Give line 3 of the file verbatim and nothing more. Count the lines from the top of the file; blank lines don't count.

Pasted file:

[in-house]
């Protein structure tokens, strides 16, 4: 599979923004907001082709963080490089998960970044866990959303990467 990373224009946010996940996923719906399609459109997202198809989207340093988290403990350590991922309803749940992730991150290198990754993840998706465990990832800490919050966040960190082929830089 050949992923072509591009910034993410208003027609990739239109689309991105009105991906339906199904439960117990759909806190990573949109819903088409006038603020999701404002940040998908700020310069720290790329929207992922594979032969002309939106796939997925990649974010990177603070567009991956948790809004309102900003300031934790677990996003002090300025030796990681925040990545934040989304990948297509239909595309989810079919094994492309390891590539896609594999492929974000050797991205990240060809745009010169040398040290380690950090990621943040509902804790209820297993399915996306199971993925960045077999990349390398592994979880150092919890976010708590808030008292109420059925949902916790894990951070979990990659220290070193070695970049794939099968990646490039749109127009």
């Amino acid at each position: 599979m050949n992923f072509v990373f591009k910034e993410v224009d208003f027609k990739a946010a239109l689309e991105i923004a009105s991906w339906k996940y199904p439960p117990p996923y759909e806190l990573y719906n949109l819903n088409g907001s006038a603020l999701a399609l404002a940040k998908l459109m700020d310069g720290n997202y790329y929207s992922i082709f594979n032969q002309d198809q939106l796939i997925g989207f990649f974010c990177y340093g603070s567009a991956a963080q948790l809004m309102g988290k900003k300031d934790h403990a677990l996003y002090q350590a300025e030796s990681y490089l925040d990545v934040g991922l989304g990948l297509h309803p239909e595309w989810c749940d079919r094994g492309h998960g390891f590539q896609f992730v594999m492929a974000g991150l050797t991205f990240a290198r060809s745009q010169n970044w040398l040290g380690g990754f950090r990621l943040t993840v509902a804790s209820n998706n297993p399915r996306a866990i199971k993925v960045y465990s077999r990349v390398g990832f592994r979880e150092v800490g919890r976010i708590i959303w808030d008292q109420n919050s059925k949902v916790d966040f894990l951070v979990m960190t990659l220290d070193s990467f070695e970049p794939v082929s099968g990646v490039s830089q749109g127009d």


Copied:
């Amino acid at each position: 599979m050949n992923f072509v990373f591009k910034e993410v224009d208003f027609k990739a946010a239109l689309e991105i923004a009105s991906w339906k996940y199904p439960p117990p996923y759909e806190l990573y719906n949109l819903n088409g907001s006038a603020l999701a399609l404002a940040k998908l459109m700020d310069g720290n997202y790329y929207s992922i082709f594979n032969q002309d198809q939106l796939i997925g989207f990649f974010c990177y340093g603070s567009a991956a963080q948790l809004m309102g988290k900003k300031d934790h403990a677990l996003y002090q350590a300025e030796s990681y490089l925040d990545v934040g991922l989304g990948l297509h309803p239909e595309w989810c749940d079919r094994g492309h998960g390891f590539q896609f992730v594999m492929a974000g991150l050797t991205f990240a290198r060809s745009q010169n970044w040398l040290g380690g990754f950090r990621l943040t993840v509902a804790s209820n998706n297993p399915r996306a866990i199971k993925v960045y465990s077999r990349v390398g990832f592994r979880e150092v800490g919890r976010i708590i959303w808030d008292q109420n919050s059925k949902v916790d966040f894990l951070v979990m960190t990659l220290d070193s990467f070695e970049p794939v082929s099968g990646v490039s830089q749109g127009d």